Rattlesnake-Kangaroo Rat Interactions



This clip shows the predatory strike of a mojave rattlesnake towards a Merriam’s kangaroo rat. Note that as in the squirrel clip, after envenomating the prey the snake releases it and then uses its highly refined chemosensory abilities to relocate the prey item after it has been immobilized and killed by the venom. However, kangaroo rats are saltatory species and probably leave a very disjunct chemical trail on the substrate when they are moving rapidly. Thus, it may take quite a while for snakes to relocate kangaroo rats that have fled. We found this snake swallowing a dead kangaroo rat the next afternoon (over 18 hours after the strike). The kangaroo rat had only moved 20 meters from the site of the strike.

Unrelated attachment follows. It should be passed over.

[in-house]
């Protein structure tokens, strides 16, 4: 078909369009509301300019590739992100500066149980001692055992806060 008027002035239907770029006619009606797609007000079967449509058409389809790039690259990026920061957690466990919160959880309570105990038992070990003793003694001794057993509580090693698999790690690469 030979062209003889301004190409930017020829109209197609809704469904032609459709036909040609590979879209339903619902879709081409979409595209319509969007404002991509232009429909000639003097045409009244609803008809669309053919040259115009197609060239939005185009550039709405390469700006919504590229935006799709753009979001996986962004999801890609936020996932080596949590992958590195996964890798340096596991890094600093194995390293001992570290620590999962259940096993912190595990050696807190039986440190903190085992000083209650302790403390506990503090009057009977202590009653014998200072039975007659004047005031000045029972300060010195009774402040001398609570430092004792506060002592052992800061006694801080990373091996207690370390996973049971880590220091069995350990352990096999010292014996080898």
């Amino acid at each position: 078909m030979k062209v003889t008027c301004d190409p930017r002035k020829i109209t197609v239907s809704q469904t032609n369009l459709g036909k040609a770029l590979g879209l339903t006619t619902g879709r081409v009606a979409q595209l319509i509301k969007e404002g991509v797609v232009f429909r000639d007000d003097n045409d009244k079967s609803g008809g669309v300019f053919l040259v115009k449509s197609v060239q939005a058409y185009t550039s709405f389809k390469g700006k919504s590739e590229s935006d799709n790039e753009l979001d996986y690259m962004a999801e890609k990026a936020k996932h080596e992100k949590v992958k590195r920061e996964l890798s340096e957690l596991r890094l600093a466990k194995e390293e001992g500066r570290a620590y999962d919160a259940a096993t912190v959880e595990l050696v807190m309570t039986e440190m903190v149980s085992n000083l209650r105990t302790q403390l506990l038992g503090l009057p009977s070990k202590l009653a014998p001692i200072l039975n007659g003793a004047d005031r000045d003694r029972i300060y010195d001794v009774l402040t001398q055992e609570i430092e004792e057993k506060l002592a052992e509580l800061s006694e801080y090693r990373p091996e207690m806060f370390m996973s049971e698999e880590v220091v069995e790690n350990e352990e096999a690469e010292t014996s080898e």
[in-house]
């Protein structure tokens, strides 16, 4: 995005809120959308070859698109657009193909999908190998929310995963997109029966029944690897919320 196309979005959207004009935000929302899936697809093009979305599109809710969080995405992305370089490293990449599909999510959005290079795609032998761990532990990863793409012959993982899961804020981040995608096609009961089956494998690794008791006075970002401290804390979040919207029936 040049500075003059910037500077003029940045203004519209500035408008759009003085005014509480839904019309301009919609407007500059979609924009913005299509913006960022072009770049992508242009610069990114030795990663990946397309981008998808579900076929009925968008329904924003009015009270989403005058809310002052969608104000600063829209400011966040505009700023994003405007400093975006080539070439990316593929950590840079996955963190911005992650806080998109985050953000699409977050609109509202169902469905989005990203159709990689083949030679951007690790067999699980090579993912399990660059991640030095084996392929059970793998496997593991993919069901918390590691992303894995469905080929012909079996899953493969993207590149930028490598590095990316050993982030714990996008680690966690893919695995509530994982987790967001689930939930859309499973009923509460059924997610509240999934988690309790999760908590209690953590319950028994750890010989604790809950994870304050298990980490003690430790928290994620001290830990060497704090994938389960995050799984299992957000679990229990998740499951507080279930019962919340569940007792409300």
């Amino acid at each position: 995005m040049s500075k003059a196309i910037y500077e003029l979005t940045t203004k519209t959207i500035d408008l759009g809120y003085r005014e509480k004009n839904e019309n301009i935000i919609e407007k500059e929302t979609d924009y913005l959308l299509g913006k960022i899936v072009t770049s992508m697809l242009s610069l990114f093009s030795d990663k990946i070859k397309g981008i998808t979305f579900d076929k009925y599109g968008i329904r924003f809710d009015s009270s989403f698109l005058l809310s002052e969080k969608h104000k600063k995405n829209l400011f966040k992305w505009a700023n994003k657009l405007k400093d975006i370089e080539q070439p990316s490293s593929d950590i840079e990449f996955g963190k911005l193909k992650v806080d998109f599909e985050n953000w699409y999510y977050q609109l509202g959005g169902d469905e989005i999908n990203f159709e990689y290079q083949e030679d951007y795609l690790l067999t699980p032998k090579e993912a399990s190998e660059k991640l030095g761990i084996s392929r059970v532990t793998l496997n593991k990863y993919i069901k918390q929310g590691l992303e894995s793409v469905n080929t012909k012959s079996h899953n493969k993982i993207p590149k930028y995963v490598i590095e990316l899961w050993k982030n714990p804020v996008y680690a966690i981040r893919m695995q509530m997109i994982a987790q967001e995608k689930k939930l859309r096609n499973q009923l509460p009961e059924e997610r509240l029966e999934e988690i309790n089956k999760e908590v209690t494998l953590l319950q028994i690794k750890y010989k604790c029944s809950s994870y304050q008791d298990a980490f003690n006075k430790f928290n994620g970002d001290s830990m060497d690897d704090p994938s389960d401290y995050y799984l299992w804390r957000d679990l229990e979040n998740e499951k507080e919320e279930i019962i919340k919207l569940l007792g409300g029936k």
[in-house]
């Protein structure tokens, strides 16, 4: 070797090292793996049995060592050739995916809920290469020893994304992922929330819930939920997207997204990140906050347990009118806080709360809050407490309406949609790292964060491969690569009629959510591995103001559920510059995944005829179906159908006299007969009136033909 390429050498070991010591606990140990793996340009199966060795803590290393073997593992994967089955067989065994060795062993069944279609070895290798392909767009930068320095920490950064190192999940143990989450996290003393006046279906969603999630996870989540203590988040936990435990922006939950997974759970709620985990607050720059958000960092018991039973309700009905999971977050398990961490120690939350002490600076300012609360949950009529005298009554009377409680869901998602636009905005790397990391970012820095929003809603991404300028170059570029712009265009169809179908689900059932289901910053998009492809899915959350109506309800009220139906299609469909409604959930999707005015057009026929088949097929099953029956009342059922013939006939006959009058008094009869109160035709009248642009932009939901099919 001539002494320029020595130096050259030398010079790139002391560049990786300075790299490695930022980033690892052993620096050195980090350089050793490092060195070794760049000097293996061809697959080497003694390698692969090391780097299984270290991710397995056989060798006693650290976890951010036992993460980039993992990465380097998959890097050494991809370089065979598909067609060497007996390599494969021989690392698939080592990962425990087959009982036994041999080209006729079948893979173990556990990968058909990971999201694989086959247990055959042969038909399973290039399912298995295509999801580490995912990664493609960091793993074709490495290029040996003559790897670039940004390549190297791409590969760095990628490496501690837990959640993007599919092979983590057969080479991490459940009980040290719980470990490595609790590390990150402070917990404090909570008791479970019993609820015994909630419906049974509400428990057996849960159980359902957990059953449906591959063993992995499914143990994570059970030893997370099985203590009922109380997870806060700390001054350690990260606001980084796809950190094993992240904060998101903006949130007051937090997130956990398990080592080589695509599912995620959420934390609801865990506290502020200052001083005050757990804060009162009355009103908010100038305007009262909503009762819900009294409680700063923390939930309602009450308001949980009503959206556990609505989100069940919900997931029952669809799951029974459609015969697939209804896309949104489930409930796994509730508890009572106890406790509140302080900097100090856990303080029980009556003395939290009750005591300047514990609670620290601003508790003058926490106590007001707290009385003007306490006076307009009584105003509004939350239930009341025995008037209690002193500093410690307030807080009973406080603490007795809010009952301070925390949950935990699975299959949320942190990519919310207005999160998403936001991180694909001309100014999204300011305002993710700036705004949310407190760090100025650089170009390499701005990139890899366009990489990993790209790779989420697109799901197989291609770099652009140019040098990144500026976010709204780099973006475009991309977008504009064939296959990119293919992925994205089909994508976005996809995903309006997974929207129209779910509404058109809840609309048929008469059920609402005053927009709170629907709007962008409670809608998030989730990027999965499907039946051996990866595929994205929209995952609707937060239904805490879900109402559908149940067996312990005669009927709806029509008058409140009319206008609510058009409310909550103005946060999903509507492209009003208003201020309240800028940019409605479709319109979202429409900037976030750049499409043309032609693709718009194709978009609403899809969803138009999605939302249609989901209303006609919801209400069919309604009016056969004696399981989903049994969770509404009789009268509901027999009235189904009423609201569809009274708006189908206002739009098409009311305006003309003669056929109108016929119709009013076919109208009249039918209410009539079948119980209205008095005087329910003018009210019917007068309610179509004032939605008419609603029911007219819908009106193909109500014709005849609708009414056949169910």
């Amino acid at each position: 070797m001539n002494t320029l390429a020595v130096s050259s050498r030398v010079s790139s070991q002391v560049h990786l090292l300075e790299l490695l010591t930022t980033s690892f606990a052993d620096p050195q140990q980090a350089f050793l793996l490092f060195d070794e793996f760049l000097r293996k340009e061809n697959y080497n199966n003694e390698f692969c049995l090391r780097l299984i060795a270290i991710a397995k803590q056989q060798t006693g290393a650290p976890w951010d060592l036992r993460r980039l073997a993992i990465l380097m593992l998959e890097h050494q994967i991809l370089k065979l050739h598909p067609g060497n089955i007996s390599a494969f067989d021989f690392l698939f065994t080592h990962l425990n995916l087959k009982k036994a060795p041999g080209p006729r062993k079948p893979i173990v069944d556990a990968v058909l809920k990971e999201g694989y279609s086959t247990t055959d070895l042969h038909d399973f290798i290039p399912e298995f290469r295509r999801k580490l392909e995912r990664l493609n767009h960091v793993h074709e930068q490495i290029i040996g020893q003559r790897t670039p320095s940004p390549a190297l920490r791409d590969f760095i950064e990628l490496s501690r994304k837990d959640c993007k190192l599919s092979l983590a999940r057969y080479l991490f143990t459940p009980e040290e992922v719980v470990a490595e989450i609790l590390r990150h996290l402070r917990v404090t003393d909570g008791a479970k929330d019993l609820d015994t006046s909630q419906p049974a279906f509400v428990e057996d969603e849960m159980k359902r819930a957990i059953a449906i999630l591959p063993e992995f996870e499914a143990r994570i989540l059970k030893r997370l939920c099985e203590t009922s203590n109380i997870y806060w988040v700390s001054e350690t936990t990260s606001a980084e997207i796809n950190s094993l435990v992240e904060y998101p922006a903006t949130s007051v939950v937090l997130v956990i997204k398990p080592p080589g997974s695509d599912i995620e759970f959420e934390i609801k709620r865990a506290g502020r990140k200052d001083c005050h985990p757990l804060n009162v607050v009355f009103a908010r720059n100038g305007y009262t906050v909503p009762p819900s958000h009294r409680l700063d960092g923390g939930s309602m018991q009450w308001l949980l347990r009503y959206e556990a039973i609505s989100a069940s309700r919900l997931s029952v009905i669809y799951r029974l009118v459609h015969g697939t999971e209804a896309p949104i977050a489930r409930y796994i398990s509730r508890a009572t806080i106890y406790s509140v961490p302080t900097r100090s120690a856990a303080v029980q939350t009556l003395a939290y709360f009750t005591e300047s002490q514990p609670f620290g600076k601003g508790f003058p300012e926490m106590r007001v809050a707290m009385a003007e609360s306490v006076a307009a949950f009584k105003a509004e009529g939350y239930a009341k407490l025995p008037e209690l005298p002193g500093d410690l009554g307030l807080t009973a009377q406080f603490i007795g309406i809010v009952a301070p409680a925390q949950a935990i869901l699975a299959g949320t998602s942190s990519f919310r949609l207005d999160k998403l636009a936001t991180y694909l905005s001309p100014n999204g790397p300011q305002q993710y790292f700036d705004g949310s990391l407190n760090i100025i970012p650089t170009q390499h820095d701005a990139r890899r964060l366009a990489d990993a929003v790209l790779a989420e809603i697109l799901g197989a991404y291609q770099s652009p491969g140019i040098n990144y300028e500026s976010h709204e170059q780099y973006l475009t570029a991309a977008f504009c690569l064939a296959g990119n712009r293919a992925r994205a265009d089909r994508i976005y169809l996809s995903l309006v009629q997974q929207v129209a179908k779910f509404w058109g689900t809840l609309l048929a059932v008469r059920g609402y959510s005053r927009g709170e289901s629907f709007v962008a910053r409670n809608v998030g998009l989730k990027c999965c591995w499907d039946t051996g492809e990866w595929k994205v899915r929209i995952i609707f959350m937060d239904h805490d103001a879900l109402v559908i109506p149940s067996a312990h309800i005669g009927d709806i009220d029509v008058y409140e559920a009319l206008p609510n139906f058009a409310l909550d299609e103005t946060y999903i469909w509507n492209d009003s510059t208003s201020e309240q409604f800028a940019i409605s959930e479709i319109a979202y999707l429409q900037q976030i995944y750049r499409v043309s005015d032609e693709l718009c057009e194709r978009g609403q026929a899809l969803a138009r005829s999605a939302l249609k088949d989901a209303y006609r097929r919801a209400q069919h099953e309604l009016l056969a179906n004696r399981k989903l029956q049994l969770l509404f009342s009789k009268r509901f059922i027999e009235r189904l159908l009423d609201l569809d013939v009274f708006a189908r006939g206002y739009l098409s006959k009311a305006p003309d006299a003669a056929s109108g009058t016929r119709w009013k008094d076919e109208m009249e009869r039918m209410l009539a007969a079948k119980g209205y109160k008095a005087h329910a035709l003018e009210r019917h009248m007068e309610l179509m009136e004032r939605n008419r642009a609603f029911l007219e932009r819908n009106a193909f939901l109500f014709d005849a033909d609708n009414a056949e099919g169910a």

This clip shows one of the first natural signaling interactions we’ve recorded between a desert kangaroo rat and a sidewinder rattlesnake. If you watch carefully, you’ll be able to see the kangaroo rat exhibit the characteristic foot-stomping signal given in the presence of snake predators. The sidewinder snake is poking his head out of the burrow entrance. The audio is recorded from the geophone placed near the snake (the tube at the end of the black cord), which allows us to hear the substrate vibrations produced by the foot-thumping of the kangaroo rat. Although snakes aren’t highly sensitive to high-frequency airborne sounds, they hear substate-borne vibrations very well. Also, note that since this clip was recorded using our real-time wireless cameras, the camera operator is able to control the pan/tilt/zoom mechanism of the camera to see more details. In addition, the camera operator can then alert the field crew to the interaction, allowing us to reposition cameras if necessary (i.e., if the snake leaves the field of view of the camera).